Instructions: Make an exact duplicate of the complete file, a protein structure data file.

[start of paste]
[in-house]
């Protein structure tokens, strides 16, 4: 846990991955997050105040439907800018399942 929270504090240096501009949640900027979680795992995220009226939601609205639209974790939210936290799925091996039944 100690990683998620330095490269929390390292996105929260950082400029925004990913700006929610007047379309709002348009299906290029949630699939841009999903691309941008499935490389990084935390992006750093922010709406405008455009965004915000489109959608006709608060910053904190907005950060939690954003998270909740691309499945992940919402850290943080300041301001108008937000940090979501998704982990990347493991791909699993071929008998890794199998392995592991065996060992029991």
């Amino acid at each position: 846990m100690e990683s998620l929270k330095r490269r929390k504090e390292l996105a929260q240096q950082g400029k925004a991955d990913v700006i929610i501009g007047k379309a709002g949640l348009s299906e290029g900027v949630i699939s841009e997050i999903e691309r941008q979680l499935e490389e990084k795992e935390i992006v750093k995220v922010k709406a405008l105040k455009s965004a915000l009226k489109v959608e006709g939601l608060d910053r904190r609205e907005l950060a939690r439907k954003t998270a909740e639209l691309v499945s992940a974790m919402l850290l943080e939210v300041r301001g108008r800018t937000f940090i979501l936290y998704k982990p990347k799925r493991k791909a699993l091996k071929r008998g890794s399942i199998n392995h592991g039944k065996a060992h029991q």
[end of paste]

[in-house]
């Protein structure tokens, strides 16, 4: 846990991955997050105040439907800018399942 929270504090240096501009949640900027979680795992995220009226939601609205639209974790939210936290799925091996039944 100690990683998620330095490269929390390292996105929260950082400029925004990913700006929610007047379309709002348009299906290029949630699939841009999903691309941008499935490389990084935390992006750093922010709406405008455009965004915000489109959608006709608060910053904190907005950060939690954003998270909740691309499945992940919402850290943080300041301001108008937000940090979501998704982990990347493991791909699993071929008998890794199998392995592991065996060992029991």
């Amino acid at each position: 846990m100690e990683s998620l929270k330095r490269r929390k504090e390292l996105a929260q240096q950082g400029k925004a991955d990913v700006i929610i501009g007047k379309a709002g949640l348009s299906e290029g900027v949630i699939s841009e997050i999903e691309r941008q979680l499935e490389e990084k795992e935390i992006v750093k995220v922010k709406a405008l105040k455009s965004a915000l009226k489109v959608e006709g939601l608060d910053r904190r609205e907005l950060a939690r439907k954003t998270a909740e639209l691309v499945s992940a974790m919402l850290l943080e939210v300041r301001g108008r800018t937000f940090i979501l936290y998704k982990p990347k799925r493991k791909a699993l091996k071929r008998g890794s399942i199998n392995h592991g039944k065996a060992h029991q």